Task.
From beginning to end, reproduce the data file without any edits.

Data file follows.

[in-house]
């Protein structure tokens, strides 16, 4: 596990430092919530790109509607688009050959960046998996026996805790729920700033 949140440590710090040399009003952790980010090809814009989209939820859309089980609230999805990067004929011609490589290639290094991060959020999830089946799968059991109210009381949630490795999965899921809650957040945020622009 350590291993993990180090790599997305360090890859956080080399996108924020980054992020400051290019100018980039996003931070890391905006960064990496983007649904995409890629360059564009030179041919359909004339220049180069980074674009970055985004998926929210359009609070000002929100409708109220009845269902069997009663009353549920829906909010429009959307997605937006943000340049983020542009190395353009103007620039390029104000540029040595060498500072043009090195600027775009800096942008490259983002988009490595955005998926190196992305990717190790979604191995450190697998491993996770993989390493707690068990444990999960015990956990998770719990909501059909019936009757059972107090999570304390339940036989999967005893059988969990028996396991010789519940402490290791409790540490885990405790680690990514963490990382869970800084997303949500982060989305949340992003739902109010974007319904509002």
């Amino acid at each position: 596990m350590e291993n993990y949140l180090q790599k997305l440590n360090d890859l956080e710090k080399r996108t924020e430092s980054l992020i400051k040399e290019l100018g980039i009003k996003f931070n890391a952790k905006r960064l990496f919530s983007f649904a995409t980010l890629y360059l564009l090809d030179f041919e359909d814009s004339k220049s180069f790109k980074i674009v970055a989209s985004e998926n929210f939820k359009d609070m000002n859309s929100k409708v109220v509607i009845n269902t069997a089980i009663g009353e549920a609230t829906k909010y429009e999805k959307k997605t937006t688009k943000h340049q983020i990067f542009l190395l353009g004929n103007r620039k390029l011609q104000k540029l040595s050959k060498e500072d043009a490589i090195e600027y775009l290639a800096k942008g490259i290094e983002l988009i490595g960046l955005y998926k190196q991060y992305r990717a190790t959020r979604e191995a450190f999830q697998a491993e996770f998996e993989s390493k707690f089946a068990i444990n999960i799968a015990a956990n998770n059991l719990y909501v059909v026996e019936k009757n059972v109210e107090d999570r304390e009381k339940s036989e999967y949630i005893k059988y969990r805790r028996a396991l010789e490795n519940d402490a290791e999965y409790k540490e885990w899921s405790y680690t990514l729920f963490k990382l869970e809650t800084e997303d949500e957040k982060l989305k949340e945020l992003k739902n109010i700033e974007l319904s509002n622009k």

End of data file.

[in-house]
């Protein structure tokens, strides 16, 4: 596990430092919530790109509607688009050959960046998996026996805790729920700033 949140440590710090040399009003952790980010090809814009989209939820859309089980609230999805990067004929011609490589290639290094991060959020999830089946799968059991109210009381949630490795999965899921809650957040945020622009 350590291993993990180090790599997305360090890859956080080399996108924020980054992020400051290019100018980039996003931070890391905006960064990496983007649904995409890629360059564009030179041919359909004339220049180069980074674009970055985004998926929210359009609070000002929100409708109220009845269902069997009663009353549920829906909010429009959307997605937006943000340049983020542009190395353009103007620039390029104000540029040595060498500072043009090195600027775009800096942008490259983002988009490595955005998926190196992305990717190790979604191995450190697998491993996770993989390493707690068990444990999960015990956990998770719990909501059909019936009757059972107090999570304390339940036989999967005893059988969990028996396991010789519940402490290791409790540490885990405790680690990514963490990382869970800084997303949500982060989305949340992003739902109010974007319904509002």
């Amino acid at each position: 596990m350590e291993n993990y949140l180090q790599k997305l440590n360090d890859l956080e710090k080399r996108t924020e430092s980054l992020i400051k040399e290019l100018g980039i009003k996003f931070n890391a952790k905006r960064l990496f919530s983007f649904a995409t980010l890629y360059l564009l090809d030179f041919e359909d814009s004339k220049s180069f790109k980074i674009v970055a989209s985004e998926n929210f939820k359009d609070m000002n859309s929100k409708v109220v509607i009845n269902t069997a089980i009663g009353e549920a609230t829906k909010y429009e999805k959307k997605t937006t688009k943000h340049q983020i990067f542009l190395l353009g004929n103007r620039k390029l011609q104000k540029l040595s050959k060498e500072d043009a490589i090195e600027y775009l290639a800096k942008g490259i290094e983002l988009i490595g960046l955005y998926k190196q991060y992305r990717a190790t959020r979604e191995a450190f999830q697998a491993e996770f998996e993989s390493k707690f089946a068990i444990n999960i799968a015990a956990n998770n059991l719990y909501v059909v026996e019936k009757n059972v109210e107090d999570r304390e009381k339940s036989e999967y949630i005893k059988y969990r805790r028996a396991l010789e490795n519940d402490a290791e999965y409790k540490e885990w899921s405790y680690t990514l729920f963490k990382l869970e809650t800084e997303d949500e957040k982060l989305k949340e945020l992003k739902n109010i700033e974007l319904s509002n622009k």